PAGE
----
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A Guide to Ohio Bankruptcy Exemptions

A Guide to Ohio Bankruptcy Exemptions

Why People File Bankruptcy

Many Americans throughout the nation are finding it difficult to meet their financial obligations and are racking up large amounts of credit card debt. People without a job that affords them healthcare benefits may have run up thousands of dollars in medical bills they are unable to pay. With the rising cost of living and unemployment, more individuals see filing for bankruptcy as a way out. Many debts under Chapter 7 can be discharged, including taxes that are over three years old. If you own Uncle Sam a pile of money, the federal government ironically allows you to wipe this out through bankruptcy.

What Property Can I Keep?

There is a common misconception that people will lose everything if they file bankruptcy. This is actually not true as the law allows debtors to keep certain property exempt from the actual case. The trustee cannot sell off exempt assets to pay off the creditors. The exemptions apply to people that file either Chapter 7 or Chapter 13. The exempt amount is the value of each asset that the law allows the debtor to keep. For example, if your car is worth $5,000 and the outstanding loan balance is $3,000, this means that you have $2,000 in equity in the car. Since Ohio’s motor vehicle exemption is $3,450, you would be able to keep your car.

Ohio State Bankruptcy Exemptions

Residents of Ohio are not allowed to use the federal bankruptcy exemptions. Petitioners must use the following list of state exemptions to protect their property:

  • Real or personal property used as a residence—$21,625
  • Motor vehicles—Up to $3,450
  • Household goods and furnishing—$11,525
  • Tools used in trade, profession or business—$2,175
  • Jewelry—$1,450
  • Cash or bank deposits—$400
  • Individual retirement accounts—Unlimited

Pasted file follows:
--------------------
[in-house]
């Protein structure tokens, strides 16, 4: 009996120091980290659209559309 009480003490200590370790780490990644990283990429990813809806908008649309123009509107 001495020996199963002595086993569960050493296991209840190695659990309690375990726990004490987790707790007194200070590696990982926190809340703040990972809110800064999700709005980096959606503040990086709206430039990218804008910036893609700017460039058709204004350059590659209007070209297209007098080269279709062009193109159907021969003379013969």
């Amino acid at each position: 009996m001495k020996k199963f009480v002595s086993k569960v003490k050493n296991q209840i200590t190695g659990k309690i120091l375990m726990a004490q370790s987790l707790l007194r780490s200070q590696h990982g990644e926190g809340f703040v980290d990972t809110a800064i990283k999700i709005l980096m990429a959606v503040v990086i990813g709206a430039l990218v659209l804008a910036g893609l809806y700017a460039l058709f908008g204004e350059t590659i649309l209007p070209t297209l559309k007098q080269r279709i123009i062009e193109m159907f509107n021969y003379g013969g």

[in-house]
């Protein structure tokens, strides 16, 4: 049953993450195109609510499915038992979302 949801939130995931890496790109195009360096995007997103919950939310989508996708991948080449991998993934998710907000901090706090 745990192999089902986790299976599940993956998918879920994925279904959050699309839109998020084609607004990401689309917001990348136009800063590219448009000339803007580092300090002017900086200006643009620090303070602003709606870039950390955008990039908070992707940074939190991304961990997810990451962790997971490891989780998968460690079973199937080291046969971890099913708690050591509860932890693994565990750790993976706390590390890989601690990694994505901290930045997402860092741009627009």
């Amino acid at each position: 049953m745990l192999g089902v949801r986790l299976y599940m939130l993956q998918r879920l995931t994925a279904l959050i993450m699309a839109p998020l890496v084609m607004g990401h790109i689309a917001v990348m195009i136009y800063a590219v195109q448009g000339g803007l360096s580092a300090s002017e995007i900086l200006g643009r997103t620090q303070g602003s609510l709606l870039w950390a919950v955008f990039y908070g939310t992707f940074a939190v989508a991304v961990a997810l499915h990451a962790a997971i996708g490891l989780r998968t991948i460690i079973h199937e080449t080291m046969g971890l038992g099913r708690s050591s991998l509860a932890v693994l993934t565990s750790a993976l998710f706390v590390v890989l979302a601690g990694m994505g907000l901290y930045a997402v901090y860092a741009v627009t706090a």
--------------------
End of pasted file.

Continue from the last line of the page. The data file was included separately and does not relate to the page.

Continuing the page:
• Personal injury settlement—$21,625 (if received one year prior to filing petition)
  • Wild card (can be applied to any asset)—$1,175
  • Disposable wages—Up to 75 percent of weekly income can be kept

Each of the above amounts is for single debtors and may be doubled if a married couple files jointly. In addition, there are other unlimited exemptions that may be applicable in your case. Some of these include workers compensation and unemployment benefits. All pensions, profit sharing and 401K assets are exempt by federal law.

Don’t Leave Off a Creditor

There are many reasons people leave a creditor off their bankruptcy petition, such as:

  • They are a close friend or family member
  • It was someone you don’t want knowing that you filed for bankruptcy
  • A credit card that you wanted to keep
  • You thought the credit report would list all of your bills

Making the mistake of leaving someone off your bankruptcy petition can cost you a bundle. Take the time and gather all the necessary documents and bring them to your lawyer.

Legal Guidance From an Ohio Bankruptcy Lawyer

When you hire an experienced bankruptcy attorney, they will help you through the entire legal process. The laws are difficult to understand and navigating through the court system can be frightening. Take the time to come up with a list of questions you have regarding your case. When you meet with your lawyer, make sure to get the answers you need.

Photo courtesy of mikecogh.

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